Imagine telling a writer that pictures are how we’ll communicate in the future. Andrew Delaney, global director of creative content, Getty Images, has a vested interest in visual communication but he’s probably going to be right for a while (writers, be grateful that “the only constant is change”.)
“Visual content has always been a key element in the art of brand storytelling and is becoming more important in the rapidly changing digital landscape,” Delaney recalled, “If you think of the way that human communication has evolved, we’ve gone from writing long letters for air mail to email to instant messages to tweets. This suggests that the speed of communication has become more important than the depth of communication.”
We seem to always end up attaching pictures to messages. Instagram grew from nought to 100 million users in its first two years (2010 – 2012). On April 12, 2012, Facebook bought Instagram for US$1 billion in cash and stock. “…Images and video content are growing in popularity – because a video is able to communicate message rich content faster than it takes to read a 140 character tweet.
Digital has not only changed how images are created, it has changed how accessible they are. Millions, rather than thousands, of images are created weekly now. Professional photographers siphon volumes of these off to stock image companies now. And more recently, stock images are in the form of videos. Because increasingly, video is the vehicle in which communications are carried.
“The rise of video is nothing new to advertisers and marketers. In fact we at Getty Images have been accommodating this gradual shift towards video for over 15 years because we have seen the way that technology is enabling content creators to capture content more easily and bring it to market quicker than ever before.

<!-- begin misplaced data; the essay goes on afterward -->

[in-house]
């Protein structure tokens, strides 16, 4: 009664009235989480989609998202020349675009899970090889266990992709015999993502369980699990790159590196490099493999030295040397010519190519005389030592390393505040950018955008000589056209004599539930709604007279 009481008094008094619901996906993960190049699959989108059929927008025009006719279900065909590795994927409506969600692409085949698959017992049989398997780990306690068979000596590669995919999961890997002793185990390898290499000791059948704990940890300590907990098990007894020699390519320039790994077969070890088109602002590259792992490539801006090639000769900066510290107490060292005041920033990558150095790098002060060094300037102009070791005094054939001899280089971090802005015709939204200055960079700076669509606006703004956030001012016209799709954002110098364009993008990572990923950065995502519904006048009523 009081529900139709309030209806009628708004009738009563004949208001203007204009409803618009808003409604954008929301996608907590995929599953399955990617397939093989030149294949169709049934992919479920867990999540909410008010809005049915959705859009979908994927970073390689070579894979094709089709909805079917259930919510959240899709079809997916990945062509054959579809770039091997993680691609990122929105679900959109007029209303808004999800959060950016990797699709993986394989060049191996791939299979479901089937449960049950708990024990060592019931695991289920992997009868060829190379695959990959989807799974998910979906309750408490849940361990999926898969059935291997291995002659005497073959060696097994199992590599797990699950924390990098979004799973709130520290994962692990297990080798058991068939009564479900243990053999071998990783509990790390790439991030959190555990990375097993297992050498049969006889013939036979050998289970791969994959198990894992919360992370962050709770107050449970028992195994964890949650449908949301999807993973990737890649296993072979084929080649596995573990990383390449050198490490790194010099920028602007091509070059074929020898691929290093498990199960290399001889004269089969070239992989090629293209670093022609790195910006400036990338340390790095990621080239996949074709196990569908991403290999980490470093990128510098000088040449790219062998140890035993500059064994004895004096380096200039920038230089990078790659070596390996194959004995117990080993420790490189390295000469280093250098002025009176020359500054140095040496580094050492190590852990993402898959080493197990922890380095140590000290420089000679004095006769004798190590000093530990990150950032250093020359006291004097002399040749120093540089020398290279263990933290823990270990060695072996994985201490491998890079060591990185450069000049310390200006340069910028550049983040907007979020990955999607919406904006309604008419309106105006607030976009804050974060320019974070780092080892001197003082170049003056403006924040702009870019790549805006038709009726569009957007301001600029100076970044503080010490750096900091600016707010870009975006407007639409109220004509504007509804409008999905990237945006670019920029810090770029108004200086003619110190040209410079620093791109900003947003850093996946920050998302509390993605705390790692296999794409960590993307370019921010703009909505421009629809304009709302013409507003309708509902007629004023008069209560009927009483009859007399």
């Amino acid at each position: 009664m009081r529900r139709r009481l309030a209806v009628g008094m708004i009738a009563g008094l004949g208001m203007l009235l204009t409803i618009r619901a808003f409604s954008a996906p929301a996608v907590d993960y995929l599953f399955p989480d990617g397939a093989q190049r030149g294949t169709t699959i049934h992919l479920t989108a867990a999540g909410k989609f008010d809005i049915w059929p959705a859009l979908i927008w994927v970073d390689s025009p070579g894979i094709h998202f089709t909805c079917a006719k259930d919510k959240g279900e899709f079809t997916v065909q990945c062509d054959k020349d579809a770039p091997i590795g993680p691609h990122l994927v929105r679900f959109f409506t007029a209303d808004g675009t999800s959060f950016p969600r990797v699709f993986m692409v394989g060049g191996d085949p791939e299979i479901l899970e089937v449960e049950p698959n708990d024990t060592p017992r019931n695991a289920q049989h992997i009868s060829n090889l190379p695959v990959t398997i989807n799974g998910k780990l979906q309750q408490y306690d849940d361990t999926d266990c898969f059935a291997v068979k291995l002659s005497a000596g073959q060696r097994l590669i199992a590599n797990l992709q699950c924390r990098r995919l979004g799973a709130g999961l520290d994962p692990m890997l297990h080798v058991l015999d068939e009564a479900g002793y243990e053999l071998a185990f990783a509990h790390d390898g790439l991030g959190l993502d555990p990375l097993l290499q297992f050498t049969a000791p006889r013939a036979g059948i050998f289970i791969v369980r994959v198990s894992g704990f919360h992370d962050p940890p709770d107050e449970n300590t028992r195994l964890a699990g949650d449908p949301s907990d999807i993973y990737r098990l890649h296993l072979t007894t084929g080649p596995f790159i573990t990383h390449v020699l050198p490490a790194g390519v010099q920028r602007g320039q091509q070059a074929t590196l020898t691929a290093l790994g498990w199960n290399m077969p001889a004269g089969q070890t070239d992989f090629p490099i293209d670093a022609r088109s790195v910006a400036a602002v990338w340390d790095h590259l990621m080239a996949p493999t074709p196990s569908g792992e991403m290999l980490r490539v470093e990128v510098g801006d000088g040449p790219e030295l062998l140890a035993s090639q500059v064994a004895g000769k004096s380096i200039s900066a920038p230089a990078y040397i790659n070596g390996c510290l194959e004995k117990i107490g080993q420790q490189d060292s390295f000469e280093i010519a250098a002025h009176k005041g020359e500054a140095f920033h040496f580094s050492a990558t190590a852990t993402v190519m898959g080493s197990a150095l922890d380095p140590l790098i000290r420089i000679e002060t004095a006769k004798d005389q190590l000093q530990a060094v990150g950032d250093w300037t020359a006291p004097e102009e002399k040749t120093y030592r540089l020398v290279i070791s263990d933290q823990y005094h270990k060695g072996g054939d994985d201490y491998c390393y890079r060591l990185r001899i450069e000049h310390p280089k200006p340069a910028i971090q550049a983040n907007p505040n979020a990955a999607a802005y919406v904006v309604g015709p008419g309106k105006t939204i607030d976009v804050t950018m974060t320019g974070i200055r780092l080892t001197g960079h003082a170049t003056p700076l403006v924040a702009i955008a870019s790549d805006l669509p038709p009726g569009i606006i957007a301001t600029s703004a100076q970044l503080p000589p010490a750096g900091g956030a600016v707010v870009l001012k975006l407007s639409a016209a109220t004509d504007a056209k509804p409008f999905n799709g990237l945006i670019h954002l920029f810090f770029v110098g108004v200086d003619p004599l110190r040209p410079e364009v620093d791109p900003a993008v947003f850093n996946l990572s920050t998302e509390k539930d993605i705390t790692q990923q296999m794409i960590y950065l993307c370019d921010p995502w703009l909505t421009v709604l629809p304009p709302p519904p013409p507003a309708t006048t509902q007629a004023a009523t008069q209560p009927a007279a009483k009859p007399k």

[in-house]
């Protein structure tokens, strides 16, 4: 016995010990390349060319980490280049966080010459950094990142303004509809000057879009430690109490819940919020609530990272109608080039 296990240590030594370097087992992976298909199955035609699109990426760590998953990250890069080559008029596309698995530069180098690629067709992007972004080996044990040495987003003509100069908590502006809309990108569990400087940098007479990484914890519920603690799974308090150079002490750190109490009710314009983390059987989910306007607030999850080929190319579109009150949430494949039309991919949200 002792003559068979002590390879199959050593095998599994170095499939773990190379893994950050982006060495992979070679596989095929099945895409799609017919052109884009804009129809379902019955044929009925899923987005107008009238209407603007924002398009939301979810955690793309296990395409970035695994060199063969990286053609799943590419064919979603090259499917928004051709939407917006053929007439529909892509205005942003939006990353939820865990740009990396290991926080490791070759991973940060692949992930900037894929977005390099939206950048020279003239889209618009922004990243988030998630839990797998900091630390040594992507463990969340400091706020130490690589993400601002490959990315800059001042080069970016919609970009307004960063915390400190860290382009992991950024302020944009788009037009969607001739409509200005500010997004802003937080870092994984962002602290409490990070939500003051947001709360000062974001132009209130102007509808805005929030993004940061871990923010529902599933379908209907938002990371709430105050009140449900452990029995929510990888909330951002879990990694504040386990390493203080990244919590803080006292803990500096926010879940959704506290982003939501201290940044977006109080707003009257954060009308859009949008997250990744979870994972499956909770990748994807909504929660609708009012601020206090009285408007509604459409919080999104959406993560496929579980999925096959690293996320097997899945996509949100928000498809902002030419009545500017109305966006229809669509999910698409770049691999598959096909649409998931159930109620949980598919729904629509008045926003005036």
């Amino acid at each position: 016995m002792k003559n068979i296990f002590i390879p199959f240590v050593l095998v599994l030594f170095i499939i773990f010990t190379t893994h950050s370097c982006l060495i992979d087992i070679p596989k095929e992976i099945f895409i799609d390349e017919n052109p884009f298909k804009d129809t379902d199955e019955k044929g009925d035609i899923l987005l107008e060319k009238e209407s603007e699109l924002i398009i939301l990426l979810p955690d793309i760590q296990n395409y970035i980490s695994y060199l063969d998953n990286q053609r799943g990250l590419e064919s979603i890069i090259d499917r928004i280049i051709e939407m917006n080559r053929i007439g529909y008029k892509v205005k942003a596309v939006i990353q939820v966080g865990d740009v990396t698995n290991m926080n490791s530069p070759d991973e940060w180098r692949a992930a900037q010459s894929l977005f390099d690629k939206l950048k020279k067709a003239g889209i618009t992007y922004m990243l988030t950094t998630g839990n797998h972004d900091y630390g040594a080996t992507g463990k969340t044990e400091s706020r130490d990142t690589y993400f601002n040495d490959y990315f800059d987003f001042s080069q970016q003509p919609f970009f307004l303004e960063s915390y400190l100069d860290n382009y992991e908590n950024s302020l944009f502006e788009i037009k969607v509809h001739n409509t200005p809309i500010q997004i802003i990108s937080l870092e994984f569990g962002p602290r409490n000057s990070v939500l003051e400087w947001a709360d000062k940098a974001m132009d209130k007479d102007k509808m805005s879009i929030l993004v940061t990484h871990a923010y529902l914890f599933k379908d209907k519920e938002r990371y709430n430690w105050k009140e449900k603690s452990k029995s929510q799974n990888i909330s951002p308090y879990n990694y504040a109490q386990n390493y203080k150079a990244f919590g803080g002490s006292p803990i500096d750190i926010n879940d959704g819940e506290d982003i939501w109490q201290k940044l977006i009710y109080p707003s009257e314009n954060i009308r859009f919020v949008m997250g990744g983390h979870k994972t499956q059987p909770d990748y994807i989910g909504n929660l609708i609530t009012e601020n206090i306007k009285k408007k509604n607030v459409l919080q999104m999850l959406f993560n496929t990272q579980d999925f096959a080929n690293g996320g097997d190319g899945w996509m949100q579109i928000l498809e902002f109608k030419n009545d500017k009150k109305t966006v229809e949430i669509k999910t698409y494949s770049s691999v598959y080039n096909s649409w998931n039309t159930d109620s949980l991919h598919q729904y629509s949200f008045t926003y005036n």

“This trend is driven by the continual consumption of visual content from existing technologies like cinema and TV, which have made audiences very visually very cognisant and fluent in a standardized visual language. Because of this, we have become very discerning about video. ”
“The need for video will rise exponentially as more advertisers begin to understand how video can help hook an audience quicker and for longer. The uptake of smartphones and proliferation of crowd-sourced content means that imagery is no longer defined by whether it is professionally produced or not; it’s about having a view point and connecting customers to a message that will affect them. ”
Getty’s partnership with Vimeo suggests that both companies consider that moving image will be useful to brands and businesses for a long time yet.
Getty’s main competitor Shutterstock also continues to grow. Latest figures show revenue for the third quarter was $59.6 million, a 41% increase as compared to $42.3 million in the third quarter of 2012. The company expands overseas, opening a European headquarters in Berlin, and driving image downloads to an all-time high of more than 25 million during the quarter,” said Founder and CEO Jon Oringer. “To meet these increasing demands for imagery, we’re adding thousands of high-quality images every day, offering more than 30 million in the collection.”
Fourth Quarter 2013; Revenue of $64 – $66 million. Full Year 2014; Revenue of $300 – $305 million, Adjusted EBITDA of $68 – $70 million.
Bespoke video production and our premium stock video brand ReeldealHD is a contributor to both Getty and Shutterstock with over 6000 HD clips.
We can also help you with a storytelling campaign with our bespoke video production services.